Location: Obesity and Metabolism Research2012 Annual Report
1a. Objectives (from AD-416):
Elevated fat levels within skeletal muscle cells (intramyocellular lipids) are highly correlated with muscle and whole-body insulin resistance, and more prevalent in obesity. The molecular links and metabolic shifts driving this association remain open to debate, but notably, reduced muscle mitochondrial fatty acid (FA) beta-oxidation is more prevalent among insulin-resistant/diabetic persons. Therefore, discovery of biomarkers reflective of the status of an individual’s muscle FA beta-oxidation activity or capacity would have tremendous prognostic and diagnostic value in terms of diabetes. Furthermore, characterization of metabolites associated with muscle mitochondrial fat metabolism should uncover candidate signaling factors which tie FA ß-oxidation to insulin signaling. We propose to identify, for the first time, specific biomarkers of muscle FA beta-oxidation using multiple metabolomic analytical platforms to compare metabolite profiles in samples derived from biological systems displaying disparate muscle fat combustion, including: isolated mitochondrial organelles and muscle cells catabolizing FA at different rates, a UCP3 transgenic animal model, and human subjects harboring a UCP3 truncation polymorphism. Pilot validation studies will test whether plasma metabolites and/or metabolite signatures identified in cell, animal, and human studies that track muscular FA beta-oxidation can be experimentally increased in obese, insulin-resistant subjects via a diet-exercise regimen designed to improve muscle fitness and FA combustion.
1b. Approach (from AD-416):
A comprehensive analytical chemistry assay measuring >400 metabolites will be employed to test samples derived from the following project aims: Aim 1--Identify Metabolite Biomarkers of Muscle Fat Combustion in Organelle, Cell, and Animal Models Displaying Significantly Altered Fatty Acid beta-Oxidation. We will determine how metabolite profiles shift in models displaying increased muscle beta-oxidation (uncoupling protein 3-overexpressing muscle cell line and muscle UCP3-transgenic mice), and hypothesize that profiles in UCP3-overexpressing systems will reflect increased FA beta-oxidation. Complementary studies will identify tissue-specific metabolites generated by mitochondria in the course of palmitate catabolism in vitro, comparing muscle to liver and kidney preparations. Aim 2--Identify Metabolite Biomarkers of Muscle Fat Combustion in Humans Harboring a UCP3 Missense Polymorphic Allele. We predict that subjects with this polymorphism (that yields a truncated UCP3 and 50% decreased whole-body fat combustion) will display a distinctive plasma metabolite profile indicative of reduced muscle FA oxidation, when compared to subjects without the polymorphism. Aim 3--Determine Whether Metabolomic Profiles Reflective of Muscle Fat Combustion Predict Metabolic Health Changes Following Diet & Exercise Intervention in Obese Subjects. We hypothesize that biomarkers reflective of normal to increased muscle beta-oxidation will be increased, and markers indicative of poor muscle fat combustion reduced, in a cohort of sedentary obese subjects undergoing a 4 month diet-exercise protocol which will increase muscle fitness and improve insulin action.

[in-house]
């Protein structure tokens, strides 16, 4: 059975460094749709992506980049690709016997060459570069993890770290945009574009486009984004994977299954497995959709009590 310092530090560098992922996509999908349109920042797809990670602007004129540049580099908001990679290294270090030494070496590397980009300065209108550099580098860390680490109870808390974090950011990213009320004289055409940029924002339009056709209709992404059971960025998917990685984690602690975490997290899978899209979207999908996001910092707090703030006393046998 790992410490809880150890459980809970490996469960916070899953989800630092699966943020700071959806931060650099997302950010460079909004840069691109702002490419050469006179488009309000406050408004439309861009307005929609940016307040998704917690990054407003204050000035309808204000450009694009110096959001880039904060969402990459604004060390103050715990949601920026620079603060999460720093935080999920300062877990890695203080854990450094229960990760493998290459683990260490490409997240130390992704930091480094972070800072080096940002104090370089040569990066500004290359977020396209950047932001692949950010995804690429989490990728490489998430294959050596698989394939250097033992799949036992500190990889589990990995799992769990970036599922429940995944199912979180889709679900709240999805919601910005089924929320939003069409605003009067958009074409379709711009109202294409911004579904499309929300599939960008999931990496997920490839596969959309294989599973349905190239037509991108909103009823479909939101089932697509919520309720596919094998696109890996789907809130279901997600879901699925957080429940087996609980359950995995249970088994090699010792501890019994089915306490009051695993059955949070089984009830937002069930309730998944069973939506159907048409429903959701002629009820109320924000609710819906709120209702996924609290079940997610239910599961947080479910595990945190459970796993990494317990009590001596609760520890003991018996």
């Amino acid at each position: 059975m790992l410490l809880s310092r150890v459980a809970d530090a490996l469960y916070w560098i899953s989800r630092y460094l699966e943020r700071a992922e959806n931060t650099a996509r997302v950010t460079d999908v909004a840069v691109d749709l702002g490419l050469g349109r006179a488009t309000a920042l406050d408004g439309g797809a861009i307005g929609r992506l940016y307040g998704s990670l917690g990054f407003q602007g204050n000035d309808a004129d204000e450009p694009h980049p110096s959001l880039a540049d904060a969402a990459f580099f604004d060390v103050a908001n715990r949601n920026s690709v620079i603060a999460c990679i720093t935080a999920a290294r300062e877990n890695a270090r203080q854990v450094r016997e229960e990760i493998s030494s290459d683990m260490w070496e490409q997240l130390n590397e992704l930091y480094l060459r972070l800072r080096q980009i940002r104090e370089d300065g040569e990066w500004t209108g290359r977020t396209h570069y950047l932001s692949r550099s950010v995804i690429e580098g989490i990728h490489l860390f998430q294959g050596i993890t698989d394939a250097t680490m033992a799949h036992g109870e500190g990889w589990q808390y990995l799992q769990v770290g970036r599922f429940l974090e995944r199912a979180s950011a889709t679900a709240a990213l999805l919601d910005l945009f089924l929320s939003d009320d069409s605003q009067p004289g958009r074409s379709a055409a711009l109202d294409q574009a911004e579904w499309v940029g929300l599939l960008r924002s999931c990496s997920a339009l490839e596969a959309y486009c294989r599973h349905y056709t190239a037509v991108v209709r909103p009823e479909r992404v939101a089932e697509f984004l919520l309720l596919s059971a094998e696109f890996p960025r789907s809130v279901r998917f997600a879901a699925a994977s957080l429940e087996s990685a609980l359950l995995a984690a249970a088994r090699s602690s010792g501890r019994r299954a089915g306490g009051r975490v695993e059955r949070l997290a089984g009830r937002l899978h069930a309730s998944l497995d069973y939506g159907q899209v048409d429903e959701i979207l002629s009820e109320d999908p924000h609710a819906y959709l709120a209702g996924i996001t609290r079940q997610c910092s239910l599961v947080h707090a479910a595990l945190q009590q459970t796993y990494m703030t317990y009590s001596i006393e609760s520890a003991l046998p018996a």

3. Progress Report:
This research contributes to objectives 3 and 6 of the in-house parent project. A large number of blood plasma samples derived from obesity and diabetes models have been analyzed for hundreds of metabolites, to identify markers of metabolic health and diabetes. In addition to analysis of samples from rodent models of progression to type 2 diabetes mellitus, samples from human clinical studies have been assessed from women at-risk for diabetes and who have improved their health through exercise and diet. Current efforts are focused on determining the structures of unidentified metabolites marking poor metabolic health and that are consistently observed across all studies to date and across models. The impact of these efforts is that the metabolites identified point to a new understanding of the metabolic perturbations that lead to disease in type 2 diabetes and obesity, and illustrate that proper diet and exercise could modify metabolite patterns that reflect healthier tissues.